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Eggplant Parmigiana

Likely originating from Campania, and more specifically Naples—positioned in the ankle of Italy’s so-called “boot”—this iconic dish mainly falls back on a trifecta of simple ingredients: pan-fried eggplant, red sauce, and cheese. But from there, regions, cooks, and generations have put their own spin on the specialty. Some cooks batter the eggplant in flour or a mixture of egg and bread crumbs, others fry the slices plain. In parts of Calabria, I’ve eaten it with slices of hard-boiled eggs and thin pieces of prosciutto strewn through the layers. Many add fresh basil to the sauce or between the layers of eggplant. And I’ve seen a number of cheeses used, from mozzarella (a given) to provolone, grated Parmigiano or Pecorino Romano, or even ricotta—which would have been utter sacrilege in my family. In Campania and Sicily, you’ll even see dishes by the name of parmigiana made with thinly sliced zucchini or even artichokes instead of eggplant. Here’s how to get it right.

Slice the Eggplant Thinly

Eggplant naysayers will usually complain about its unique texture, which can feel at times like a cross between a meat and a vegetable. Fans love that about eggplant, how it rides the line between light and hearty. To get the consistency right when layering—that is, to make sure eggplant parm is easily cuttable and neither soggy nor overly raw—cut the slices thinly and evenly with care. Peel most of the eggplant’s skin (a few strips are okay), and use a very sharp knife to slice. Each piece should be no more than ¼ inch thick, and ideally a little thinner than that. If you end up with any particularly thick pieces, slice them in half again or consider omitting them.

Pre-Season Your Dredge

Setting up a dredging station for battering and frying eggplant will save you time and help stave off a kitchen mess. But be sure to season each part of the dredge independently for the greatest overall flavor. My grandma’s recipe used a light coating of bread crumbs and some beaten eggs, so I season each of these components generously with salt before coating and frying. This rule about seasoning ingredients independently applies to each element of eggplant parmigiana—you should also season the tomato sauce well before layering the dish to bake.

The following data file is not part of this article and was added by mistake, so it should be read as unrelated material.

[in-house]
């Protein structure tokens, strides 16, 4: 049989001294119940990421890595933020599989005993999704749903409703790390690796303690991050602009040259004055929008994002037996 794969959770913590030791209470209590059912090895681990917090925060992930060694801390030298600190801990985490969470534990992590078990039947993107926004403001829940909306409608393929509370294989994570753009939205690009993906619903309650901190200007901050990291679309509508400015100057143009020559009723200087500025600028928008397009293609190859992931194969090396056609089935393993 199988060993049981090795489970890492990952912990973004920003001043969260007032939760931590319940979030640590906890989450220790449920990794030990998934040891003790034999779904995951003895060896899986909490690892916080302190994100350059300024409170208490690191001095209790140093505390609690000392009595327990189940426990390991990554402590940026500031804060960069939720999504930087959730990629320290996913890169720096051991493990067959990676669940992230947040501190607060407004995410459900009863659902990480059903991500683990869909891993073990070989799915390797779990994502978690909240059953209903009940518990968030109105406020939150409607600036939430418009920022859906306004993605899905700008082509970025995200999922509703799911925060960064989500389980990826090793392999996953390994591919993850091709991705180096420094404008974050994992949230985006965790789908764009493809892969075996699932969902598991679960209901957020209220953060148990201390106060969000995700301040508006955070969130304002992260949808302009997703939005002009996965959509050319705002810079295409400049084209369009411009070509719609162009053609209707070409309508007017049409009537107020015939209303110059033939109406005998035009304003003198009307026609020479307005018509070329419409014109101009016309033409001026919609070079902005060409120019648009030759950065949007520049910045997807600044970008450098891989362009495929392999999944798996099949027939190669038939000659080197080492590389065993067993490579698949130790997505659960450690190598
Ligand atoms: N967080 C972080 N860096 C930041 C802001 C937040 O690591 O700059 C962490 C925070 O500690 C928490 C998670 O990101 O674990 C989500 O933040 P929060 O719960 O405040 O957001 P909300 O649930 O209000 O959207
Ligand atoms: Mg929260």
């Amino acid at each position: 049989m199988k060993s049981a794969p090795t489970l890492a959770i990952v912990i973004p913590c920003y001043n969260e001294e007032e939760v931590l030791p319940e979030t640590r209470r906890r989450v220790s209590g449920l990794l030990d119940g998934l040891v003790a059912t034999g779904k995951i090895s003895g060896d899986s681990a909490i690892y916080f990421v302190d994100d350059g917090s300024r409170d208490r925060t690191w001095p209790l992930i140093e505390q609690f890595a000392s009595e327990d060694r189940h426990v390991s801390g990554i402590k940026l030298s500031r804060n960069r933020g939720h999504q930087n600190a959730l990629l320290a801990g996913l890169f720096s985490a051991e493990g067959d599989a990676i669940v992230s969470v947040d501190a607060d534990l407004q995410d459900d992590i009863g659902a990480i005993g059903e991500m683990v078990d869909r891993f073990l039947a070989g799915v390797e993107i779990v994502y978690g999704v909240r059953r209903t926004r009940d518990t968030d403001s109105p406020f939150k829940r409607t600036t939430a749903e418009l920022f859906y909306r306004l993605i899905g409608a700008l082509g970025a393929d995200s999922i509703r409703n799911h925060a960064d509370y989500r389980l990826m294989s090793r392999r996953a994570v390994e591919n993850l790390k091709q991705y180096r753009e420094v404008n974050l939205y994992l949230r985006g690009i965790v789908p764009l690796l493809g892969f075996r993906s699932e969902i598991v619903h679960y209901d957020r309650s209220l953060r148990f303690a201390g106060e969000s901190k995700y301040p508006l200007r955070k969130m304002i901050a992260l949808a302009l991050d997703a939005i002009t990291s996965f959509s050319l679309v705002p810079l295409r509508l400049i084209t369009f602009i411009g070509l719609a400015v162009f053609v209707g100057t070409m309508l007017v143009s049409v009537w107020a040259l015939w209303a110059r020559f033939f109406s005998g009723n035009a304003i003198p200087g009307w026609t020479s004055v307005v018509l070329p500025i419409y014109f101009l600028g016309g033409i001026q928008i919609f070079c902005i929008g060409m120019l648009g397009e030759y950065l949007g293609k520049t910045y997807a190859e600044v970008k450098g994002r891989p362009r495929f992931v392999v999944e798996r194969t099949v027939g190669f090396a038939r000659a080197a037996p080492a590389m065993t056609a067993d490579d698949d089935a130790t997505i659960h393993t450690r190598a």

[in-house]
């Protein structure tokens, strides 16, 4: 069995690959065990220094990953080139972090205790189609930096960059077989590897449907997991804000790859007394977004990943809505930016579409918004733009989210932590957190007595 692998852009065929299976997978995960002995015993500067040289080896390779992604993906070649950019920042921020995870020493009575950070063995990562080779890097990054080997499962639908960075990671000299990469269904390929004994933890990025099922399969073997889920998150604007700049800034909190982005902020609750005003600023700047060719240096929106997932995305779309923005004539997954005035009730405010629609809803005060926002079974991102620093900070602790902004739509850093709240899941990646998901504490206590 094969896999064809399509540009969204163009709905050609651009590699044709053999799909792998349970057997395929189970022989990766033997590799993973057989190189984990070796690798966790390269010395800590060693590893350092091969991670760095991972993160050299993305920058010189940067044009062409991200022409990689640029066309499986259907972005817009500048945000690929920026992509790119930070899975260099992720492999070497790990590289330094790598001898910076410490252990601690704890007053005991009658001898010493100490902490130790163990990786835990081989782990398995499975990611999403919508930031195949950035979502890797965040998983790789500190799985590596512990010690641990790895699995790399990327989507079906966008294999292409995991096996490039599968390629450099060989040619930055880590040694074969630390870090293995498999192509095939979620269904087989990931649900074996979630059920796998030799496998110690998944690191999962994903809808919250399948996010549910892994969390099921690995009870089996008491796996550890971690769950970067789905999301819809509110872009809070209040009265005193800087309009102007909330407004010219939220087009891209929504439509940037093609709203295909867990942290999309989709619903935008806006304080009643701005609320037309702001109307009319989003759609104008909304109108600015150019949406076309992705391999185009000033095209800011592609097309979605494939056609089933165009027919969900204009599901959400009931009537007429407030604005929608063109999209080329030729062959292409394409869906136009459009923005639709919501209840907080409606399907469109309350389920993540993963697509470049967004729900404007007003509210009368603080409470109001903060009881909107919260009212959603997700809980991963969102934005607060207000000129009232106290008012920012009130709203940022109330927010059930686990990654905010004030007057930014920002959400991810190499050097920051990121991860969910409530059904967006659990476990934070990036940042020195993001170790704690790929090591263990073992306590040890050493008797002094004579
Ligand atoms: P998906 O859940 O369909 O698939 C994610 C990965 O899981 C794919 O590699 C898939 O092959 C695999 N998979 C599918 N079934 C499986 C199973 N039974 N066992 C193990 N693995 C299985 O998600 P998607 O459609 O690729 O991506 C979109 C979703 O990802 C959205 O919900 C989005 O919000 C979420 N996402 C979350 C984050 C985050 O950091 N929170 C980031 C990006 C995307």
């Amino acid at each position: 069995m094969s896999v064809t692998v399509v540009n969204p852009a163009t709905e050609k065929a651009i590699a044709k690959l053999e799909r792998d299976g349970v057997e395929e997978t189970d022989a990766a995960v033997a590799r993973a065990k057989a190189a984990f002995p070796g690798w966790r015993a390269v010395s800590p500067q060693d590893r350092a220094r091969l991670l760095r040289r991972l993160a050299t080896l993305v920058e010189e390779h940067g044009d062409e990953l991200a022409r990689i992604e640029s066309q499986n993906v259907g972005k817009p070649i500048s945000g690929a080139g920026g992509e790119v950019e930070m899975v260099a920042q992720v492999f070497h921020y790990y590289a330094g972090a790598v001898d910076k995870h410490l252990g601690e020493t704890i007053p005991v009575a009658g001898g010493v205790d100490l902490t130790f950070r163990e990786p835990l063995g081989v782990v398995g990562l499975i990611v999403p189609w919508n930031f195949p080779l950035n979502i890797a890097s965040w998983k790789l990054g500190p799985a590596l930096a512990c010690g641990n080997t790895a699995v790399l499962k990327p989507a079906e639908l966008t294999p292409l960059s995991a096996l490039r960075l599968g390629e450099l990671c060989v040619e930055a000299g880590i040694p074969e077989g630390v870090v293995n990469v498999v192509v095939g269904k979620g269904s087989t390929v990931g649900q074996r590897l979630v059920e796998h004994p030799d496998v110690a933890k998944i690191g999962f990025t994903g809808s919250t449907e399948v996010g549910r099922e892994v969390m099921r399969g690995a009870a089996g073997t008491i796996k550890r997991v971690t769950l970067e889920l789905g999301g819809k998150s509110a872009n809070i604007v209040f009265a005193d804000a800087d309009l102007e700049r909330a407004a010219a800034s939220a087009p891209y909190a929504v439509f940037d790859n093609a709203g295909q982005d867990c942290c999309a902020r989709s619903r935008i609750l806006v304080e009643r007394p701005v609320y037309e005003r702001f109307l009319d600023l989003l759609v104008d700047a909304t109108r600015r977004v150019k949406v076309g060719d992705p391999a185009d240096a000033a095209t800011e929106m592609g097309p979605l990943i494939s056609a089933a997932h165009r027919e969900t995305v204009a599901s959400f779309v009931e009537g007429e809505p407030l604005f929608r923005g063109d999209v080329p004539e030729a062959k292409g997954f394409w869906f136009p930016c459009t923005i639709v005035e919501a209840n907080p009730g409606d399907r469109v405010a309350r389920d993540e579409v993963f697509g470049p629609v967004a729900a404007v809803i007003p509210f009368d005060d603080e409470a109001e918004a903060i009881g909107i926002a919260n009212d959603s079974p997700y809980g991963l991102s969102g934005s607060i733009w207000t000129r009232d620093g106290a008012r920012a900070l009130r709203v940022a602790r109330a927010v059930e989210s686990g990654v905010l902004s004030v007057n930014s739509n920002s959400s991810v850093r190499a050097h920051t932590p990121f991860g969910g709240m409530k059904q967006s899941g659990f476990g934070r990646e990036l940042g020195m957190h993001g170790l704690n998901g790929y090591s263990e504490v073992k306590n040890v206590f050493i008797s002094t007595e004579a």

Don’t Oversauce, or Overcheese

The one thing I’d hear over and over in my grandma’s kitchen when making parmigiana with her was: “Not too much!” Because there are so many layers to the dish, restraint when adding sauce and cheese will yield a better, more eggplant-forward parm, and a less soggy and gooey one. Spoon and spread just enough sauce onto each layer to lightly cover it, and use a light hand with cheese, sprinkling—never blanketing—the shredded mozzarella between layers. The place to add the most cheese is at the top, where it will melt under the oven’s heat to form a beautiful, bronzed covering.

Work in Stages

A family-sized portion of eggplant parmigiana can take about three hours from start to finish, and it’s most easily done with a partner who can cook the sauce or batter more eggplant slices while you’re pan-frying. But, as you can easily break up the steps into phases, thinking ahead to do so can help keep this dish easy and weeknight-friendly. You can cook the sauce up to a few days ahead, and fry the eggplant slices up to a few hours or even a day before. You can fully assemble eggplant parm, cover the baking dish with plastic wrap, and refrigerate up to a day before baking and serving. If you do chill eggplant parmigiana before baking, add a few minutes to the bake time to be sure it’s fully heated through and the cheese is melted.